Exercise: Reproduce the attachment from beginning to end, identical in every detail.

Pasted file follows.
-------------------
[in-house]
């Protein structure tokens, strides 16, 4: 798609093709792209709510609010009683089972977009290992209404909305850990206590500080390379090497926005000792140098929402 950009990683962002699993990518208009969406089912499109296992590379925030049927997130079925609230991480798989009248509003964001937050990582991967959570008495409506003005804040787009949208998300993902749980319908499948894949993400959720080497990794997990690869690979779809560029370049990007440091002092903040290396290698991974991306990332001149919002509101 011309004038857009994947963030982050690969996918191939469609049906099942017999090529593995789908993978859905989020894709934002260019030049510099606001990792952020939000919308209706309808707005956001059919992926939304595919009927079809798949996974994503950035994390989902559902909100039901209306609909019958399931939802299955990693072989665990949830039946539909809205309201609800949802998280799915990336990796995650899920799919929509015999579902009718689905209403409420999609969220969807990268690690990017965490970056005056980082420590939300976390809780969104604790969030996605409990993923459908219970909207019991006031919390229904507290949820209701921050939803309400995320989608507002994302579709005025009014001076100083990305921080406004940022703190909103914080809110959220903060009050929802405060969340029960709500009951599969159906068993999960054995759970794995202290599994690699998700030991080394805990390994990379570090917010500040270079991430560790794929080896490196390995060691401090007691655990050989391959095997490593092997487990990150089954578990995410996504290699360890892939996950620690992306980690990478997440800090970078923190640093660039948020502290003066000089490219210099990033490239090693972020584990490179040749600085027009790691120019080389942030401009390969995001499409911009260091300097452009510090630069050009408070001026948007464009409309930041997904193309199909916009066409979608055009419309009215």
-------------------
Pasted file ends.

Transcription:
[in-house]
């Protein structure tokens, strides 16, 4: 798609093709792209709510609010009683089972977009290992209404909305850990206590500080390379090497926005000792140098929402 950009990683962002699993990518208009969406089912499109296992590379925030049927997130079925609230991480798989009248509003964001937050990582991967959570008495409506003005804040787009949208998300993902749980319908499948894949993400959720080497990794997990690869690979779809560029370049990007440091002092903040290396290698991974991306990332001149919002509101 011309004038857009994947963030982050690969996918191939469609049906099942017999090529593995789908993978859905989020894709934002260019030049510099606001990792952020939000919308209706309808707005956001059919992926939304595919009927079809798949996974994503950035994390989902559902909100039901209306609909019958399931939802299955990693072989665990949830039946539909809205309201609800949802998280799915990336990796995650899920799919929509015999579902009718689905209403409420999609969220969807990268690690990017965490970056005056980082420590939300976390809780969104604790969030996605409990993923459908219970909207019991006031919390229904507290949820209701921050939803309400995320989608507002994302579709005025009014001076100083990305921080406004940022703190909103914080809110959220903060009050929802405060969340029960709500009951599969159906068993999960054995759970794995202290599994690699998700030991080394805990390994990379570090917010500040270079991430560790794929080896490196390995060691401090007691655990050989391959095997490593092997487990990150089954578990995410996504290699360890892939996950620690992306980690990478997440800090970078923190640093660039948020502290003066000089490219210099990033490239090693972020584990490179040749600085027009790691120019080389942030401009390969995001499409911009260091300097452009510090630069050009408070001026948007464009409309930041997904193309199909916009066409979608055009419309009215």